Tue | Dec 6, 2022

Italians march for abortion rights after Meloni victory

Published:Thursday | September 29, 2022 | 12:11 AM
People stage a protest on ‘International Safe Abortion Day’ to ask for more guarantees on the enforcement of the abortion law that they claim is seriously endangered by the high rate of doctors’ conscientious objection in the country, in Milan, Wedne
People stage a protest on ‘International Safe Abortion Day’ to ask for more guarantees on the enforcement of the abortion law that they claim is seriously endangered by the high rate of doctors’ conscientious objection in the country, in Milan, Wednesday, September 28, 2022. Banner reads “no more advice, we want more protections”.

ROME (AP):

Italians marched through Rome, Milan and other cities Wednesday to protect access to abortion, which many fear will be under threat by a far-right party expected to form the next government after leading in parliamentary elections.

Waving banners reading ‘My body – My choice’ and ‘Safe for All’, more than 1,000 people marched from Rome’s Esquilino neighbourhood, and at least that many from Milan’s Central Station.

The marches were part of nationwide actions aimed at sending a message to Giorgia Meloni and her Brothers of Italy Party that protesters won’t stand for any changes to the 1978 legislation, known as Law 194, guaranteeing access to abortion. The protests coincided with International Safe Abortion Day.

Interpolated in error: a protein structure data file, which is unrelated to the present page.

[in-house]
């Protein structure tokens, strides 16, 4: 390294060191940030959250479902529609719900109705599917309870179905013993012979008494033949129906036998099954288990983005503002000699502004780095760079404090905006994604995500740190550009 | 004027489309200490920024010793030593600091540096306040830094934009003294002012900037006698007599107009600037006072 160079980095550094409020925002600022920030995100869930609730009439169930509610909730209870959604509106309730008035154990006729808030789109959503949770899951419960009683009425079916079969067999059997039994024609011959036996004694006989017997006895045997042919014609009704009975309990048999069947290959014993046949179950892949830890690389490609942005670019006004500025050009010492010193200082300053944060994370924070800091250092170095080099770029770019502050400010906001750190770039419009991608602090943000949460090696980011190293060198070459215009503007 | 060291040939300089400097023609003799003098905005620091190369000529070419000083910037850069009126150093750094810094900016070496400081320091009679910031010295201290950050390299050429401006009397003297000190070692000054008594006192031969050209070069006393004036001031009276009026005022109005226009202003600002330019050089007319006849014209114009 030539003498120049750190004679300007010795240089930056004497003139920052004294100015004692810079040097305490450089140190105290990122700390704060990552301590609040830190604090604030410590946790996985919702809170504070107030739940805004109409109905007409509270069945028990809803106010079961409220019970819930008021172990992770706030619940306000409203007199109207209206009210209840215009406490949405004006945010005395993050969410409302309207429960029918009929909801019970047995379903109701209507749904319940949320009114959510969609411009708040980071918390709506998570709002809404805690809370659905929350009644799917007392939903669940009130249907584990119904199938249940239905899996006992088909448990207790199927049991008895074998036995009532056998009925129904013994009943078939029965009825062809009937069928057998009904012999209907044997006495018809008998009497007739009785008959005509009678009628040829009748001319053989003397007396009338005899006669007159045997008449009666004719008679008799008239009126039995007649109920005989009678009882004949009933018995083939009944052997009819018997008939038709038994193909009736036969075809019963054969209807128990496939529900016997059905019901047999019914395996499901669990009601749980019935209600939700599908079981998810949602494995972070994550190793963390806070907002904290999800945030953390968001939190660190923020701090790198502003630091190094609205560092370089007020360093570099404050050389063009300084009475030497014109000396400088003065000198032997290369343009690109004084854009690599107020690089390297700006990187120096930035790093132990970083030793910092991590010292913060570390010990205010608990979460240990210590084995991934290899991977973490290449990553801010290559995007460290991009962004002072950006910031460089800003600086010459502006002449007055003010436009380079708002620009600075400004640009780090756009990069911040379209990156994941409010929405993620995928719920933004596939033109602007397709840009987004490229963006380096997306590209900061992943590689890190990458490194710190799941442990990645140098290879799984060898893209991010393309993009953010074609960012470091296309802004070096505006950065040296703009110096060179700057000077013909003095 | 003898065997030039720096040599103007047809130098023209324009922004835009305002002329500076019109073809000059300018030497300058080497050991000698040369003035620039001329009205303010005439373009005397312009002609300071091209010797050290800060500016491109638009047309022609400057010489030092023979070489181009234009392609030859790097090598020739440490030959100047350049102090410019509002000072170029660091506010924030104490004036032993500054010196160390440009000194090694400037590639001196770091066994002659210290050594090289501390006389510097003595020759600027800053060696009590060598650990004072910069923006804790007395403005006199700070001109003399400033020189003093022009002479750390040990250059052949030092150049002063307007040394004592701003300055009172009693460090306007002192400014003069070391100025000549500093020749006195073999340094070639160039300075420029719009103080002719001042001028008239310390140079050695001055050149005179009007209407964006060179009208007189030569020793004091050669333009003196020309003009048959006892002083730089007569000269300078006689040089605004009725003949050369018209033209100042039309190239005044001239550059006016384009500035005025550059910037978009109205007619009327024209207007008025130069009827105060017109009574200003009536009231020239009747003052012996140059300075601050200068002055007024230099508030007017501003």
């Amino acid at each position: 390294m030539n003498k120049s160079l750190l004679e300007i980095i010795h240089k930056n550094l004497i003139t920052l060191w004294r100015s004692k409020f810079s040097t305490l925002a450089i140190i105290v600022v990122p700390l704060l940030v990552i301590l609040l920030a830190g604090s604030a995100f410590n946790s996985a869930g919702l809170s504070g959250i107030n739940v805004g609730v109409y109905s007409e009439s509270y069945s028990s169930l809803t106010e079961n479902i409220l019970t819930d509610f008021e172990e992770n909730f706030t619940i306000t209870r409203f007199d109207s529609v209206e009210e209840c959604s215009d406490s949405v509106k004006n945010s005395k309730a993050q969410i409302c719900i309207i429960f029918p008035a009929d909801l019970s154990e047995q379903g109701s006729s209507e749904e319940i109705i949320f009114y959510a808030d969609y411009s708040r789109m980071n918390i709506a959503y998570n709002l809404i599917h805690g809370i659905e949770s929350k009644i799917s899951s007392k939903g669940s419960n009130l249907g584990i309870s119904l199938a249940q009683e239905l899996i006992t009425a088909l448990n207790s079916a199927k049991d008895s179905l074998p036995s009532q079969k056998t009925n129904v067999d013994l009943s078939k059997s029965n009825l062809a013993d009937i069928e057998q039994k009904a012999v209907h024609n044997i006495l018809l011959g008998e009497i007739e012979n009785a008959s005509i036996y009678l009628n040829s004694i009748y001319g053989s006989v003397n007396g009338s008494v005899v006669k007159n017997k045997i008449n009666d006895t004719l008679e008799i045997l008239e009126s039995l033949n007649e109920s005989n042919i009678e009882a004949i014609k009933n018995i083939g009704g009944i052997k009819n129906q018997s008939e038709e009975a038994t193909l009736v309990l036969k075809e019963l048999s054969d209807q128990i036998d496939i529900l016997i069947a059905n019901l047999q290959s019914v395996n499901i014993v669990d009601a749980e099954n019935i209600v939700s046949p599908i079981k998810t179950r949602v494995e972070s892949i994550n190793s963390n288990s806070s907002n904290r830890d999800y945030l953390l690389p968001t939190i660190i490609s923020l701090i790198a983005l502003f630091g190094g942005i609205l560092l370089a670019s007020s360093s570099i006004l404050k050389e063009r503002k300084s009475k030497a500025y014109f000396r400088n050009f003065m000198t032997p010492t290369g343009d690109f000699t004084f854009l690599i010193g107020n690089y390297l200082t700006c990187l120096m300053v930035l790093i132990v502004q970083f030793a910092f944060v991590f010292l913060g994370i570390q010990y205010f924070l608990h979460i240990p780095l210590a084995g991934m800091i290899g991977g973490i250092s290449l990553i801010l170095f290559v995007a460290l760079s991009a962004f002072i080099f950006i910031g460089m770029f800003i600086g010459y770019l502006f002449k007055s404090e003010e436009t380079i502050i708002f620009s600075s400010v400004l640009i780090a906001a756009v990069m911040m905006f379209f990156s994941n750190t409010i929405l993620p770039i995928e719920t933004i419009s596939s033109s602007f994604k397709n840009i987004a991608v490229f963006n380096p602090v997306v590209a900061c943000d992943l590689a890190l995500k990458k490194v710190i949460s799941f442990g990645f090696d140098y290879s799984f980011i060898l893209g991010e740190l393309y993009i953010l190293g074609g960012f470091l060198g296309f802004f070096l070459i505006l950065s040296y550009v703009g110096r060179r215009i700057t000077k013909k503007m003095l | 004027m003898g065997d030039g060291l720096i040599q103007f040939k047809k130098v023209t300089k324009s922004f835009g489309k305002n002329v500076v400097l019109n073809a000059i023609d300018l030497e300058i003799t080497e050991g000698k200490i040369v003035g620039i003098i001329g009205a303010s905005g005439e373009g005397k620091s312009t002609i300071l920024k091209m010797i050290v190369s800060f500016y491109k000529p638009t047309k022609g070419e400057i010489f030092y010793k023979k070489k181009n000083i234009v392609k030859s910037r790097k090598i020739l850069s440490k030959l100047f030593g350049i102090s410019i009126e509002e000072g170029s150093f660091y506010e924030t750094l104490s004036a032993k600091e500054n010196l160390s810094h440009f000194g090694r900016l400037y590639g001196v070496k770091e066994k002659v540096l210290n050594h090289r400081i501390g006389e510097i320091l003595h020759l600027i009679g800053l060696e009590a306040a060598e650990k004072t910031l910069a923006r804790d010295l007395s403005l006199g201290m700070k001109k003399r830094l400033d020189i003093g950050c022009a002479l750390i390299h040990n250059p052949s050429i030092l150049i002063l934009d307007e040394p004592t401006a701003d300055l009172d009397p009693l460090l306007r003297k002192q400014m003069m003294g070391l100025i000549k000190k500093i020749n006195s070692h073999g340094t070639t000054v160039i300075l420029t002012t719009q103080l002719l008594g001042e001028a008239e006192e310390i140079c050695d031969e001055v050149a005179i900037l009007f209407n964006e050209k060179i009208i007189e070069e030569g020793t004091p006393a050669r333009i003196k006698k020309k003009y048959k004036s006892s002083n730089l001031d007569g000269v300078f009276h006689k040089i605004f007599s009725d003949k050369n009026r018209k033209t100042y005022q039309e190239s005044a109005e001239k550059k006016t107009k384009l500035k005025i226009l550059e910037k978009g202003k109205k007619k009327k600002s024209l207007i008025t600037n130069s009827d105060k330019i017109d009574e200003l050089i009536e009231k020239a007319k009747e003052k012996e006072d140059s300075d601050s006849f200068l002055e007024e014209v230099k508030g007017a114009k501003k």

Many cited curbs on abortion in many US states after the US Supreme Court struck down landmark legislation that had guaranteed access to abortion for decades as an indication of trends internationally.

Meloni “continues to say that she doesn’t want to touch Law 194, but that she wants to guarantee a woman’s right not to abort″, said protester Donatella Marcelli. ”I don’t believe what she says about choice.”

Organisers said they feared Meloni’s party will launch “a triad of ‘God, homeland and family’ ” policies – a reference to her political manifesto.

That could impose “rigid gender roles and assign women the task of reproduction and growth of a white, patriarchal and heterosexual nation”, organisers said in their announcement of the rallies against the agenda of Meloni, who would become Italy’s first far-right premier of the post-war period and its first woman in that office.

The elections also swept away veterans of successful battles for civil rights, including divorce and abortion, as well as lawmakers still struggling for freedoms like same-sex marriage.